Auto-Interviewing, Auto-Ethnography and Critical Incident Methodology for Eliciting Self-Conceptualised Worldview
Knowing oneself has been an age-old humanistic concern for many western and oriental philosophers. The same concern is now shared by modern psychologists and anthropologists who seek to understand the "self" and others by elucidating their worldviews. This paper presents an auto-anthropological methodology which can effectively elucidate one's worldview. This introspective qualitative methodology uses integratively three methodological processes, namely auto-interviewing, auto-ethnography and critical incident technique to elicit baseline cultural data. The paper reports on how this methodology was used to elicit my current worldview. It first explains how emic data were educed and rendered in emotionally enhanced narratives, which were then deconstructed to elicit the major recurring themes in the etic interpretive content analysis. To illustrate this auto-anthropological methodology, two cultural life events have been used: a critical incident in Singapore and a consciousness raising process in Fiji. The first event revealed my own education ideology while the second made me realise my mitigated support for cultural diversity.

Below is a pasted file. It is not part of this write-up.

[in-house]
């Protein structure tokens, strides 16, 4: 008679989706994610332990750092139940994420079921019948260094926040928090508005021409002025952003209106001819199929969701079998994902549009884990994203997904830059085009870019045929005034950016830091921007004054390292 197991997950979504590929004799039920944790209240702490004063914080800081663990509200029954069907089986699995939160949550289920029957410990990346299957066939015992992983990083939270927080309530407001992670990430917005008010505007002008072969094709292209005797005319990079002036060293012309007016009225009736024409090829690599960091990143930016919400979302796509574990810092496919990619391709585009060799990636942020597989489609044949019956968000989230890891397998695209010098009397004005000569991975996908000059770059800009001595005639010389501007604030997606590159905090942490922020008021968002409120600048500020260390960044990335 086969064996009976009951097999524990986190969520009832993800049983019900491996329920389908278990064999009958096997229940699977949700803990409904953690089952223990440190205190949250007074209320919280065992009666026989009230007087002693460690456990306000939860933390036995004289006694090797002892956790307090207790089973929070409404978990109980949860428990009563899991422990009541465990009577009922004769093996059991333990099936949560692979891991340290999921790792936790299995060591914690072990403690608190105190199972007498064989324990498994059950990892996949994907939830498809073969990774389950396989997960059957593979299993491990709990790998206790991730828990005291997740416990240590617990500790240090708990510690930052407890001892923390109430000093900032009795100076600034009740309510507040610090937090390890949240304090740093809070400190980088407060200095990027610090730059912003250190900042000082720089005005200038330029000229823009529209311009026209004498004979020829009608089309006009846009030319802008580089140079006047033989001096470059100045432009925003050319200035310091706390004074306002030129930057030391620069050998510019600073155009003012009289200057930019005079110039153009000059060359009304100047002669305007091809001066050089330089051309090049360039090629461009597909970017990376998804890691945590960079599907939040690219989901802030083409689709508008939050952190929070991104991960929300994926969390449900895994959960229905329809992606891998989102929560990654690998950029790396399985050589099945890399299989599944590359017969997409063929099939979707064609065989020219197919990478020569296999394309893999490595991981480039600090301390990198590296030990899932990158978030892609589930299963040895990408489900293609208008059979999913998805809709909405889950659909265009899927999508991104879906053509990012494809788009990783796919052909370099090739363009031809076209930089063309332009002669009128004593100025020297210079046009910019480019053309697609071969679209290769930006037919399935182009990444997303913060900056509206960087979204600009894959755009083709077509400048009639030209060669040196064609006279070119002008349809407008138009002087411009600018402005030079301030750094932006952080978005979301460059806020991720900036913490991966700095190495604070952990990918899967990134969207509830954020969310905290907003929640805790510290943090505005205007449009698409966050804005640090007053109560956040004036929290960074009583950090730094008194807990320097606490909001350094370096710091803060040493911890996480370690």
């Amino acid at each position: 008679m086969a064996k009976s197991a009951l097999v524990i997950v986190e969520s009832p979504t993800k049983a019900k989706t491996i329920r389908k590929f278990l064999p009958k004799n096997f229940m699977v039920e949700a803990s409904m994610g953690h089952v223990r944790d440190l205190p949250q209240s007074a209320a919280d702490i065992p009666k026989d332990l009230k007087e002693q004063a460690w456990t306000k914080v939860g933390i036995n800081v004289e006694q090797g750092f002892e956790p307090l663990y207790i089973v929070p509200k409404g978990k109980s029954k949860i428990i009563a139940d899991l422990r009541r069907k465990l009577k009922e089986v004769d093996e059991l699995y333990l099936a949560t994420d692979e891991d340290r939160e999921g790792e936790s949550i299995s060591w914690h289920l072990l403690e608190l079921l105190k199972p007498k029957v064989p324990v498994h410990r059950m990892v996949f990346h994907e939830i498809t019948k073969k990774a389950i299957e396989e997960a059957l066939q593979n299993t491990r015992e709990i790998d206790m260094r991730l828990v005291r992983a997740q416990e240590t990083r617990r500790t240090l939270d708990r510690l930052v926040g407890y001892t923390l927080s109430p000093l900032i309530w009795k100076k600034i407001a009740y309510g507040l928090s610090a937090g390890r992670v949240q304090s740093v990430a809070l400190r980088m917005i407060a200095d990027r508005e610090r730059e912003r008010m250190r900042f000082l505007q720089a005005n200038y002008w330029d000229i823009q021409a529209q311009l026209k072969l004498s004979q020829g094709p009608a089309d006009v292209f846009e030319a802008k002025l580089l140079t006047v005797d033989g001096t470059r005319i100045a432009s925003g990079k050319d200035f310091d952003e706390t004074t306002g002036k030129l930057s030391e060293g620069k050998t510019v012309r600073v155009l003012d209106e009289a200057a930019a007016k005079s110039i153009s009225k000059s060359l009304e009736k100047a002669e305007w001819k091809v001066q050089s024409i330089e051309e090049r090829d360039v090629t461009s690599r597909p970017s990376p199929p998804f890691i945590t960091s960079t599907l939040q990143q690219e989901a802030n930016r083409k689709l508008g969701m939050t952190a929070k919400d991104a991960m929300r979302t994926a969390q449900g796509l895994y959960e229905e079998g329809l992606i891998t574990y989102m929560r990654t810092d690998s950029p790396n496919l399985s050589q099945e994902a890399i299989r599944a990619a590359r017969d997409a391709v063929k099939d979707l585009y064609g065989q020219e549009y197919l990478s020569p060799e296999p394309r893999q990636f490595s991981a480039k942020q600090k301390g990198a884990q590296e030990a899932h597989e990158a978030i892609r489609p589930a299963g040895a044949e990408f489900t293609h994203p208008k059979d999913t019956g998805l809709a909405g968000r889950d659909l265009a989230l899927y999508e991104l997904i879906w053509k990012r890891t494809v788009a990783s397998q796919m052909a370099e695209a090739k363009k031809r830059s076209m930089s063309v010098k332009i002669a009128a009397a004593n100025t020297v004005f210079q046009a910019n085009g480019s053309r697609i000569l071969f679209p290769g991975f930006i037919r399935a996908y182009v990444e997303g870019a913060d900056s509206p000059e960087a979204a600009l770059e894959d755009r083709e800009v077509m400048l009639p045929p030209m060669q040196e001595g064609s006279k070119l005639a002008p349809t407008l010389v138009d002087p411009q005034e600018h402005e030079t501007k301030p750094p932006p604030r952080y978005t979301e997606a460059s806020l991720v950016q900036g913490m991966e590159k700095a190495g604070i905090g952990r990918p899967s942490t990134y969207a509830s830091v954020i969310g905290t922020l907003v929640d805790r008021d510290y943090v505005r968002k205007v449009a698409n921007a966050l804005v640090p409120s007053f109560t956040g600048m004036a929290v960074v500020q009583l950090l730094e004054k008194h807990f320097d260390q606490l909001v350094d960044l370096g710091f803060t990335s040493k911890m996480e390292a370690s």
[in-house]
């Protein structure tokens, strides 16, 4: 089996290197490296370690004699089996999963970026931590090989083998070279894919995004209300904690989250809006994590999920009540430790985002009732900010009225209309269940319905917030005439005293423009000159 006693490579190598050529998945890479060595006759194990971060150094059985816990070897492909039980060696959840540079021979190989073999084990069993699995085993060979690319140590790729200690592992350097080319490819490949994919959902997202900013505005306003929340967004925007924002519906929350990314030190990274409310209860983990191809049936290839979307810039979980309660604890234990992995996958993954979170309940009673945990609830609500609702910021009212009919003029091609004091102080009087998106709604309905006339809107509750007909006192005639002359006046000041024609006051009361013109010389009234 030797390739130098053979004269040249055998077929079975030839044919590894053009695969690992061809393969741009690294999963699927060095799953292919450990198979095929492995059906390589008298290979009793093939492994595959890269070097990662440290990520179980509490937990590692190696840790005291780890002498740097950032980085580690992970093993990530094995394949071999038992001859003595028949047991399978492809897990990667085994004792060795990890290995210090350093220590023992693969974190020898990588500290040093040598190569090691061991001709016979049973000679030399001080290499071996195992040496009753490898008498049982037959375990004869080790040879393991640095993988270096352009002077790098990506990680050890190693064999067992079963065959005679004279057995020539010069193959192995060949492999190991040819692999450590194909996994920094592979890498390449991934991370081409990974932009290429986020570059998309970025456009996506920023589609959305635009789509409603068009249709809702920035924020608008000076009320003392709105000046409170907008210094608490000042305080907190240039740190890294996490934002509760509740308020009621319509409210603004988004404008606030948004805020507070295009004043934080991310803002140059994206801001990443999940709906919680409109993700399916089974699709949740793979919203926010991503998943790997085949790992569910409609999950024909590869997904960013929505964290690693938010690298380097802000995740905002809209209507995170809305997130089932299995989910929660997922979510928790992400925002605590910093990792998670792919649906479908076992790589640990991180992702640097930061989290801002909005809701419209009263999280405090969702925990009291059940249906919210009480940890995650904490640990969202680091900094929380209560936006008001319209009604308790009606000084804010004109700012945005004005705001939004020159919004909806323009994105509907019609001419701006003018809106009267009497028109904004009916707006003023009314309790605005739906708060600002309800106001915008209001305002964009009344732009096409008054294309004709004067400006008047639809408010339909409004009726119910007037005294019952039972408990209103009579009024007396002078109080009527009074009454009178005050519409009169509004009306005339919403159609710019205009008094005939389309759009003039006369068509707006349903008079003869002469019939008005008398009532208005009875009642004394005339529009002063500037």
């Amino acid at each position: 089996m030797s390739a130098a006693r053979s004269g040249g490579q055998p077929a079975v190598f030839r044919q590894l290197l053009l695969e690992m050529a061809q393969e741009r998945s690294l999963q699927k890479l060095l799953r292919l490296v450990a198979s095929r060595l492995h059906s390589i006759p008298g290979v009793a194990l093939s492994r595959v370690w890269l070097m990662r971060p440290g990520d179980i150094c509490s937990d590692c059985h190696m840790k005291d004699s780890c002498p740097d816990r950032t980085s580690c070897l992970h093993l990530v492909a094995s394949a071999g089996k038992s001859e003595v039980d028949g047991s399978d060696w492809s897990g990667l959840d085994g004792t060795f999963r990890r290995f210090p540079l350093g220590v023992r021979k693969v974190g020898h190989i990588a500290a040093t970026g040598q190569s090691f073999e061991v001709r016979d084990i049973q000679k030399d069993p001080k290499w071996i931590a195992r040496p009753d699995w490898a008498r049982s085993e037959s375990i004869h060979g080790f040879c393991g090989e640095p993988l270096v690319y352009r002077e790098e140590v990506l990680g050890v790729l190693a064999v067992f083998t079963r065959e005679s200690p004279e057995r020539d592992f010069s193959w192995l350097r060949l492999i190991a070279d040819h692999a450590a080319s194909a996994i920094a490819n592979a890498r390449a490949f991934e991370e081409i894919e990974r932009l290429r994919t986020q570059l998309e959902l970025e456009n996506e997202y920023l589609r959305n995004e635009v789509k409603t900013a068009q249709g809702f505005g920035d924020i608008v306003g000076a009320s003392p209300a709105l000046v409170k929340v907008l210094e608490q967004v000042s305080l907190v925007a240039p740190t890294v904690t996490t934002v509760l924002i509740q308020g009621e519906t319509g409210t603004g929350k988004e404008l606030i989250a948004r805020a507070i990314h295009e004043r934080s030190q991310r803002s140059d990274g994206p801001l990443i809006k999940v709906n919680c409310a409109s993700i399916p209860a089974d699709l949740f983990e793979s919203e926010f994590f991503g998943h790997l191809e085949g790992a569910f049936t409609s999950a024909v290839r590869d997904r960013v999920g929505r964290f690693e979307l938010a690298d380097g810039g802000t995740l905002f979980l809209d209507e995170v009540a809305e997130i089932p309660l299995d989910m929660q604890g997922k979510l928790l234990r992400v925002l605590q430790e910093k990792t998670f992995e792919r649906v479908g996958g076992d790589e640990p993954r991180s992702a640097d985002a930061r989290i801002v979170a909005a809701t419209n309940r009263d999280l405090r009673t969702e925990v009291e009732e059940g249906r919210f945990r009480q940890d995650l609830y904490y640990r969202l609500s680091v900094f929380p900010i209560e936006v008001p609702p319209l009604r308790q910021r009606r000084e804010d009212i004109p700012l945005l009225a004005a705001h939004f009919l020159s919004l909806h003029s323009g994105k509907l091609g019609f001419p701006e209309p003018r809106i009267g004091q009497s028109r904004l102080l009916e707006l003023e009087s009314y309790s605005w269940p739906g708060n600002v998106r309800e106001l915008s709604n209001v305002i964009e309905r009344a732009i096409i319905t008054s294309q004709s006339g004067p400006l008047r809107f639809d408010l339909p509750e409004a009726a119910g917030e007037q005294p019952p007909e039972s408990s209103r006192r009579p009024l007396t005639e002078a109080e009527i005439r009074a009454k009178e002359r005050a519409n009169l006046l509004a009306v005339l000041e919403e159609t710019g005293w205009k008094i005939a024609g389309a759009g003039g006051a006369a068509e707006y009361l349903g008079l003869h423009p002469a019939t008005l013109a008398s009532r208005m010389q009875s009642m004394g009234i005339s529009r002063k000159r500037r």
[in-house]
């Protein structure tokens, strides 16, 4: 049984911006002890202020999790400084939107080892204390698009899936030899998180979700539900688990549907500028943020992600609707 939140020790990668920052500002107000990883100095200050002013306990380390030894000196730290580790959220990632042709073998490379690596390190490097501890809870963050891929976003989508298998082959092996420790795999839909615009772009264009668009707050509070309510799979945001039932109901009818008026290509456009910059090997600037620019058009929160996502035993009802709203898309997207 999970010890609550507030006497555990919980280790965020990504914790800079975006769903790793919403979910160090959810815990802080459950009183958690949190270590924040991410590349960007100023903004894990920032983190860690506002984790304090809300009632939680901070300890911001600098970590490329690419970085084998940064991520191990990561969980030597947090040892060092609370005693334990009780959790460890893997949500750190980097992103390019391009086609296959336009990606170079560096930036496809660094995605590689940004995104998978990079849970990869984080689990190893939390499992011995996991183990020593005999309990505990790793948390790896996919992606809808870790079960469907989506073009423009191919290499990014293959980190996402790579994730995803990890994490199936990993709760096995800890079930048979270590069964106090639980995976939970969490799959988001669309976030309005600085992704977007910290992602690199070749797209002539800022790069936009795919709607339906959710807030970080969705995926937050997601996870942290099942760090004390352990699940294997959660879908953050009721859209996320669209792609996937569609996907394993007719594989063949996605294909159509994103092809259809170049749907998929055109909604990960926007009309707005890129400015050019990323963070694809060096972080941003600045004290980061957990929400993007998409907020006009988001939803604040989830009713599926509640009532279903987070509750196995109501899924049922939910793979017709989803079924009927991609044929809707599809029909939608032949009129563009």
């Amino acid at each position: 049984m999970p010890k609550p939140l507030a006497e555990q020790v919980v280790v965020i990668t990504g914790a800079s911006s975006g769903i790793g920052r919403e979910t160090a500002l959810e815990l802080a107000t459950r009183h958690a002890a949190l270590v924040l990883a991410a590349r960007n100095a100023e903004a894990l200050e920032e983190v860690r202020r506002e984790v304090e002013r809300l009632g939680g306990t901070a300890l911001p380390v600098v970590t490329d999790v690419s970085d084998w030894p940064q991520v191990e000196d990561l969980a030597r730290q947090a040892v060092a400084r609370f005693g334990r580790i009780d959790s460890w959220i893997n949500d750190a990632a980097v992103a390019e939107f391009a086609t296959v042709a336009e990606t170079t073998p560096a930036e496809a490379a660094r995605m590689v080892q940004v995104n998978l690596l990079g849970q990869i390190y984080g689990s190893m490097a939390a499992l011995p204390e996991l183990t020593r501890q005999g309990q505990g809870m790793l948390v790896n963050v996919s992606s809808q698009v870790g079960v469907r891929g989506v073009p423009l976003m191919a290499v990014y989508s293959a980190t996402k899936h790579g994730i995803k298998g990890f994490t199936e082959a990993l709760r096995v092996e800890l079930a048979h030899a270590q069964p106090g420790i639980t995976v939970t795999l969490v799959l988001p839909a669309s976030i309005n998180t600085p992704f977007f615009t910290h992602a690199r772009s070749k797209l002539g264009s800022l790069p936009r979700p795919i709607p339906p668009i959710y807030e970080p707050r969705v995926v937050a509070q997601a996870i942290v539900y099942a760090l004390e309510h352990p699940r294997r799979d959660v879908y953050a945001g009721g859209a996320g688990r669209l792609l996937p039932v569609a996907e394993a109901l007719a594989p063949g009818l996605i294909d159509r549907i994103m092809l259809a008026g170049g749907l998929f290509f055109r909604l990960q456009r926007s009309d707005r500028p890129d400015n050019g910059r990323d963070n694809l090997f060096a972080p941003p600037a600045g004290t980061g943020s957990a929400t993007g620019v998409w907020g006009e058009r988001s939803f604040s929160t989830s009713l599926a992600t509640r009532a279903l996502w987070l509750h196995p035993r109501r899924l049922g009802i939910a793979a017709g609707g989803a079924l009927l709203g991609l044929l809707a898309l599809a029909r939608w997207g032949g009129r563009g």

auto-interviewing; auto-ethnography; critical incident methodology; worldview